Dungeon crawl

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A dungeon map created for a tabletop roleplaying game

A dungeon crawl is a type of scenario in fantasy role-playing games in which heroes navigate a labyrinth environment (a "dungeon"), battling various monsters, avoiding traps, solving puzzles, and looting any treasure they may find.[1] Video games which predominantly feature dungeon crawl elements are considered to be a genre.[1]

The first computer-based dungeon crawl was pedit5, developed in 1975 by Rusty Rutherford on the PLATO interactive education system based in Urbana, Illinois. Although this game was quickly deleted from the system, several more like it appeared, including dnd and Moria.[1]

Some[who?] distinguish "dungeon crawlers" from rogue-likes and RPGs with stories and character-interaction, and consider any game which features ample amounts of dungeon exploration (including Zork, Zelda, and tabletop RPGs) to be dungeon crawls. More recently, 1st person RPGs, particularly ones which are aligned to a grid system and can be mapped on graph paper, have also been considered dungeon crawl games.[by whom?]

Video gamesEdit

 
Crawl, a roguelite dungeon game

Due to their potential for simplicity and the limited expectations most players have for plot and logical consistency in dungeon crawls, they are fairly popular in role-playing video games.[citation needed] The roguelike genre is a common and typical example, with endless procedurally generated dungeon terrain and randomly placed monsters and treasures scattered throughout.

Computer games and series from the 1980s, such as Wizardry, The Bard's Tale, Cosmic Soldier, Might and Magic, Megami Tensei, Phantasy Star, Dungeon Master, Madō Monogatari and Gauntlet, helped set the genre's standards, while the primitive graphics were actually conducive to this style, due to the need for repetitive tiles or similar-looking graphics to create effective mazes.

Some dungeon crawlers from this era also employed action role-playing game combat, such as Dragon Slayer,[2] and The Tower of Druaga.[3]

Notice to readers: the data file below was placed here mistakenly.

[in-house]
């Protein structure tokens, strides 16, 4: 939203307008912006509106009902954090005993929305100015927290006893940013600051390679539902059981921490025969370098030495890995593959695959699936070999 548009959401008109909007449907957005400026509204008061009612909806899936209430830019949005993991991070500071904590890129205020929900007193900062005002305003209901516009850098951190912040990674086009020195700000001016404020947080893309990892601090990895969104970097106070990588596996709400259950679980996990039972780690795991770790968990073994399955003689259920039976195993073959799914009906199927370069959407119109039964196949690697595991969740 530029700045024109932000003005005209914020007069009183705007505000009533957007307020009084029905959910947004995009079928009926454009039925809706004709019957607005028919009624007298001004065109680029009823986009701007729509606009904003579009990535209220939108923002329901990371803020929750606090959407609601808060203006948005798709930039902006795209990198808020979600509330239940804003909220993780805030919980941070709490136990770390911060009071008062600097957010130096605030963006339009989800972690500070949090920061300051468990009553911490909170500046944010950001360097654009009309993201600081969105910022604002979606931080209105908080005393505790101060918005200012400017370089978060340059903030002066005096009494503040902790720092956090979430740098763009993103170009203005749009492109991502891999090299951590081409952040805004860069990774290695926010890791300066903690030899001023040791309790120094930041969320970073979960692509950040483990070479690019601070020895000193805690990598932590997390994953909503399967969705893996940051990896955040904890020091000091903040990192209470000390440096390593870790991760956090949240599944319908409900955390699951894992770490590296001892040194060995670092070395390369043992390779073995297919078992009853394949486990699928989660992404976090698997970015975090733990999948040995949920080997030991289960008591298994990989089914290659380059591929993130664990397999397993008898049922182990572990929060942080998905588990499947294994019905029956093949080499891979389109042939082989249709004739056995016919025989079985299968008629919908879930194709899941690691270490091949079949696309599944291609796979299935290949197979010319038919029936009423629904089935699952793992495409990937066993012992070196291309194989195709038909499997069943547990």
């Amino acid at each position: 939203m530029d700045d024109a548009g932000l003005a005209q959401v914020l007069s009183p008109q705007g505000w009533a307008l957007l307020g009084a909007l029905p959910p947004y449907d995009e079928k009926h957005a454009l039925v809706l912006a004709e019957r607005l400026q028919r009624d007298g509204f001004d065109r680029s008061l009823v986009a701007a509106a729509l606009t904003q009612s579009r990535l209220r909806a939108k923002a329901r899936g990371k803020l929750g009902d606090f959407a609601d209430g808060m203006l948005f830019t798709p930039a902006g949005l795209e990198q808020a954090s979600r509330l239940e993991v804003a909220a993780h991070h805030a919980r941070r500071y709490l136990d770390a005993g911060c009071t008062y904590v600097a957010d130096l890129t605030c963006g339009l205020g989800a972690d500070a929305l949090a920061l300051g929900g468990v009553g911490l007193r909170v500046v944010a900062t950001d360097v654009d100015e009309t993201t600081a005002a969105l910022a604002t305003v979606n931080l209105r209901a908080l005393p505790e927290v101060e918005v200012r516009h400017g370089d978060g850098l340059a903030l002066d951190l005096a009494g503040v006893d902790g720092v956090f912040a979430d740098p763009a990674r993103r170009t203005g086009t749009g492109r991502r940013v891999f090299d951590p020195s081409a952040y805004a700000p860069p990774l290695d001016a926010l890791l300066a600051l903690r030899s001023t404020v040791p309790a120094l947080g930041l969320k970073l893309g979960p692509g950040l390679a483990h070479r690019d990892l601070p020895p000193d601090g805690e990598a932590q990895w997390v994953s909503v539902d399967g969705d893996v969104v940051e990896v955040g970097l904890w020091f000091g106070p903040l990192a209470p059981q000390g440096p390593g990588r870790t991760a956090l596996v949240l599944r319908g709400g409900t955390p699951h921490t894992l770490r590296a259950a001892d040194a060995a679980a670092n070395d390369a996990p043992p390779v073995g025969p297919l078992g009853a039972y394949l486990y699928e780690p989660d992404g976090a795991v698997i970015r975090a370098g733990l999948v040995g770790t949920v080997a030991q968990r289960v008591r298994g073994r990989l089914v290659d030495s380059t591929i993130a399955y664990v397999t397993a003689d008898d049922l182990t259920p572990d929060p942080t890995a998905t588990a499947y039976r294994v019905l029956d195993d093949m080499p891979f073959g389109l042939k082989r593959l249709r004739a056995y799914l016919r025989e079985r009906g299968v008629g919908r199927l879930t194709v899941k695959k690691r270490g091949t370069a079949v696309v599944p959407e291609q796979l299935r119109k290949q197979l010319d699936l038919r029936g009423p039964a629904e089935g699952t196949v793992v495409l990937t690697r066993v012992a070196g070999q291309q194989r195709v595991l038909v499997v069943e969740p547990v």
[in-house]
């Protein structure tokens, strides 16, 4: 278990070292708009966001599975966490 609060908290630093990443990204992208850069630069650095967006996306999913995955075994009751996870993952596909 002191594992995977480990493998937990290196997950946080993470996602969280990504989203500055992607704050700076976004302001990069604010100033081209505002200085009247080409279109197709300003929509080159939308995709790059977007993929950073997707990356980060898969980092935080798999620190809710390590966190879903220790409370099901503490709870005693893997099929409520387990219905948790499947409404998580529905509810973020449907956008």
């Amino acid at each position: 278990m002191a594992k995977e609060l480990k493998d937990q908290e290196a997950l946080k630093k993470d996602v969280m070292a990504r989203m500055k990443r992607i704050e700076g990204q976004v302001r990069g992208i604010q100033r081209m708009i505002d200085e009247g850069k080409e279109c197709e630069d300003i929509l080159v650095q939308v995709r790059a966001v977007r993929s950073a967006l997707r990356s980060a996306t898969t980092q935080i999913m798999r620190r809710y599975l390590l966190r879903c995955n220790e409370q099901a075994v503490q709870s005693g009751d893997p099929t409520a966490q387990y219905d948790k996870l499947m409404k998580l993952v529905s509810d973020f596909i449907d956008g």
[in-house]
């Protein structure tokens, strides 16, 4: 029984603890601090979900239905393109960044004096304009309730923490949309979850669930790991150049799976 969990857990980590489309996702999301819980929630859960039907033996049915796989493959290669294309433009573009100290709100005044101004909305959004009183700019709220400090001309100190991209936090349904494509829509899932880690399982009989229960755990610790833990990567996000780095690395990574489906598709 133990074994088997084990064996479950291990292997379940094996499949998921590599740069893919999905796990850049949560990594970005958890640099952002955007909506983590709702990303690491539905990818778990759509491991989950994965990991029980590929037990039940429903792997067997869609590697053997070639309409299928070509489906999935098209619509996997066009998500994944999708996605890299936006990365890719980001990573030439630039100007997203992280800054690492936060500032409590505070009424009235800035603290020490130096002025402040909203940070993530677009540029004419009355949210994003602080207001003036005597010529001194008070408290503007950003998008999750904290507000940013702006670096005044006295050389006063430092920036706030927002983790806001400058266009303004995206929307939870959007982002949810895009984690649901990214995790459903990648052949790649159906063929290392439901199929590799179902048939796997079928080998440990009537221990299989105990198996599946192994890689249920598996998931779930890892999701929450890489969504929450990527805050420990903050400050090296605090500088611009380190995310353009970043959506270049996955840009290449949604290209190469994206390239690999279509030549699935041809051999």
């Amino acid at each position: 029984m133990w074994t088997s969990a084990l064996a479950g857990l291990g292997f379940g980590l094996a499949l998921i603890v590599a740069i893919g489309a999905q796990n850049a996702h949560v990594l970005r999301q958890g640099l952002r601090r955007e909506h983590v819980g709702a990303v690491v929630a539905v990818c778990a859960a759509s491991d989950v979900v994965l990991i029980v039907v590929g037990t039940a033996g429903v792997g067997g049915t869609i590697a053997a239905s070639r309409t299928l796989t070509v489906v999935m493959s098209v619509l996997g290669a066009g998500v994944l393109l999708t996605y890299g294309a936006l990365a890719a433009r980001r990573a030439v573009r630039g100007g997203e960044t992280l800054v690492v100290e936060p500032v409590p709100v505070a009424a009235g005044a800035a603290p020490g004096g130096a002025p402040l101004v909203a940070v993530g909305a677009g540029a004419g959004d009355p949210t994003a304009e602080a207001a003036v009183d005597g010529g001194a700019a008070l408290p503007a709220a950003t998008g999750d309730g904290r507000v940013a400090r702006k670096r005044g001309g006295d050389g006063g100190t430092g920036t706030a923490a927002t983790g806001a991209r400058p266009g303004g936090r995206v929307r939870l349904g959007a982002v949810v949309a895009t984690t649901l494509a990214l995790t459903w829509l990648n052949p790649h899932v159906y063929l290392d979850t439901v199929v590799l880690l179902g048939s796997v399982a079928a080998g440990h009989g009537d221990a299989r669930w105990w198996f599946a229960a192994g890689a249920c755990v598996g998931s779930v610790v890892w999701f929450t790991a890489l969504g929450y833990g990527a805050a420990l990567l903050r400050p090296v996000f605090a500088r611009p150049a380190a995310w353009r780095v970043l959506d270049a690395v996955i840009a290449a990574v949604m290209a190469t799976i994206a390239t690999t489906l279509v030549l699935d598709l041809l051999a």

Variations on the dungeon crawl trope can be found in other genres. In the early 2010s there was a modest resurgence in their popularity, particularly in Japan, largely due to the success of the Etrian Odyssey series by Atlus.[4]

First-person party-based dungeon crawlersEdit

 
An in-game screenshot from Legend of Grimrock a first-person tile-based dungeon crawler in the style of Dungeon Master.[5] In the center of the image, the view into the Dungeon. On the right, the open inventory of a party member.

This subgenre consists of RPGs where the player leads a party of adventurers in first-person perspective, typically in a grid-based environment. Examples include the aforementioned Wizardry, Might and Magic and Bard's Tale series; as well as the Etrian Odyssey and Elminage series. Games of this type are also known as "blobbers", since the player moves the entire party around the playing field as a single unit, or "blob".[6][7]

Most "blobbers" are turn-based, but some games such as the Dungeon Master, Legend of Grimrock and Eye of the Beholder series are played in real-time. Early games in this genre lack an automap feature, forcing players to draw their own maps in order to keep track of their progress. Spatial puzzles are common, and players may have to, for instance, move a stone in one part of the level in order to open a gate in another part of the level.[citation needed]

Instance dungeonEdit

In massively multiplayer online games, an instance is a special area, typically a dungeon, that generates a new copy of the location for each group, or for certain number of players, that enters the area.[8] Instancing, the general term for the use of this technique,[8] addresses several problems encountered by players in the shared spaces of virtual worlds, but also sacrifices the social element of shared spaces, and the feeling of realistic immersion in that virtual world. They also tend to be a lot smaller and more linear.

See alsoEdit

ReferencesEdit

  1. ^ a b c Brewer, Nathan. "Going Rogue: A Brief History of the Computerized Dungeon Crawl". IEEE-USA InSight. Archived from the original on 10 January 2020. Retrieved 10 January 2020.
  2. ^ Kalata, Kurt. "Dragon Slayer". Retrieved 10 January 2020.
  3. ^ Parish, Jeremy (30 July 2012). "What Happened to the Action RPG?". 1UP.com. Archived from the original on 3 October 2018. Retrieved 10 January 2020.
  4. ^ Parish, Jeremy (2011-09-15). "TGS: Beyond the Labyrinth is Beautiful But Puts the "Crawl" in "Dungeon-Crawler." (Nintendo 3DS) - Konami's new 3DS RPG is probably too specific to Japanese tastes to come to the U.S." 1UP.com. Archived from the original on 28 November 2011. Retrieved 16 September 2011.
  5. ^ Edge Staff (2012-04-12). "Legend Of Grimrock review". Edge. Retrieved 2012-05-09.
  6. ^ Cobbett, Richard (December 5, 2016). "The RPGs of 2017". Rock, Paper, Shotgun. Rock, Paper, Shotgun. Retrieved 2017-05-22.
  7. ^ Pepe, Felipe (June 25, 2015). "CRPG History Abridged - 21 RPGs that brought something new to the table". Gamasutra. UBM. Retrieved 2017-05-22.
  8. ^ a b Simon Carless (2004). Gaming hacks. O'Reilly Media. p. 112. ISBN 978-0-596-00714-0. A term used to describe a private portion of a gameworld created just for an individual or group of players.